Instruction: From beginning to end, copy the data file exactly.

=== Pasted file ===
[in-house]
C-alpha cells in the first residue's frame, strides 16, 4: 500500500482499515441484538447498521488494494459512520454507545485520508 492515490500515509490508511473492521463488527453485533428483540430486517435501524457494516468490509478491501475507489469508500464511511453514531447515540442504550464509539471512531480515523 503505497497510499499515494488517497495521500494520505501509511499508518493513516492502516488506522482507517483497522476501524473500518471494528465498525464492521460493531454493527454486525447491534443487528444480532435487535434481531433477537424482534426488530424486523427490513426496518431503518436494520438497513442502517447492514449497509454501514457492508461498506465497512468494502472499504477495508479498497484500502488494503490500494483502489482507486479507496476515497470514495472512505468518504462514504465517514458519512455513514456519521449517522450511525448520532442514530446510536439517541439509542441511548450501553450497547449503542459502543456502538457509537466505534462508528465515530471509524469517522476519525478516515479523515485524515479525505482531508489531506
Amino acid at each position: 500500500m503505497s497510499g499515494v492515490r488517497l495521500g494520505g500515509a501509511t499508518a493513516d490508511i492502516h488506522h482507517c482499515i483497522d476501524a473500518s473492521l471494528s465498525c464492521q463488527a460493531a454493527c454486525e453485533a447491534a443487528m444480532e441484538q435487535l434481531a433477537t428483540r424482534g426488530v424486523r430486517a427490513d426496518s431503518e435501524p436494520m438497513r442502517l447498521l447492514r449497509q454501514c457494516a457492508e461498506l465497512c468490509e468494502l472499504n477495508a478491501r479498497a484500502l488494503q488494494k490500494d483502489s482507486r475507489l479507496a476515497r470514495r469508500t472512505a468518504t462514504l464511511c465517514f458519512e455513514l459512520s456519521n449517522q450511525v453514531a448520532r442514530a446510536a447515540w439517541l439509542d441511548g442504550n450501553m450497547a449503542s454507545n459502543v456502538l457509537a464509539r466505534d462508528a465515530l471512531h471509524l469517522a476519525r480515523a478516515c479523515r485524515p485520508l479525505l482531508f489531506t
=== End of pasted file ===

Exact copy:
[in-house]
C-alpha cells in the first residue's frame, strides 16, 4: 500500500482499515441484538447498521488494494459512520454507545485520508 492515490500515509490508511473492521463488527453485533428483540430486517435501524457494516468490509478491501475507489469508500464511511453514531447515540442504550464509539471512531480515523 503505497497510499499515494488517497495521500494520505501509511499508518493513516492502516488506522482507517483497522476501524473500518471494528465498525464492521460493531454493527454486525447491534443487528444480532435487535434481531433477537424482534426488530424486523427490513426496518431503518436494520438497513442502517447492514449497509454501514457492508461498506465497512468494502472499504477495508479498497484500502488494503490500494483502489482507486479507496476515497470514495472512505468518504462514504465517514458519512455513514456519521449517522450511525448520532442514530446510536439517541439509542441511548450501553450497547449503542459502543456502538457509537466505534462508528465515530471509524469517522476519525478516515479523515485524515479525505482531508489531506
Amino acid at each position: 500500500m503505497s497510499g499515494v492515490r488517497l495521500g494520505g500515509a501509511t499508518a493513516d490508511i492502516h488506522h482507517c482499515i483497522d476501524a473500518s473492521l471494528s465498525c464492521q463488527a460493531a454493527c454486525e453485533a447491534a443487528m444480532e441484538q435487535l434481531a433477537t428483540r424482534g426488530v424486523r430486517a427490513d426496518s431503518e435501524p436494520m438497513r442502517l447498521l447492514r449497509q454501514c457494516a457492508e461498506l465497512c468490509e468494502l472499504n477495508a478491501r479498497a484500502l488494503q488494494k490500494d483502489s482507486r475507489l479507496a476515497r470514495r469508500t472512505a468518504t462514504l464511511c465517514f458519512e455513514l459512520s456519521n449517522q450511525v453514531a448520532r442514530a446510536a447515540w439517541l439509542d441511548g442504550n450501553m450497547a449503542s454507545n459502543v456502538l457509537a464509539r466505534d462508528a465515530l471512531h471509524l469517522a476519525r480515523a478516515c479523515r485524515p485520508l479525505l482531508f489531506t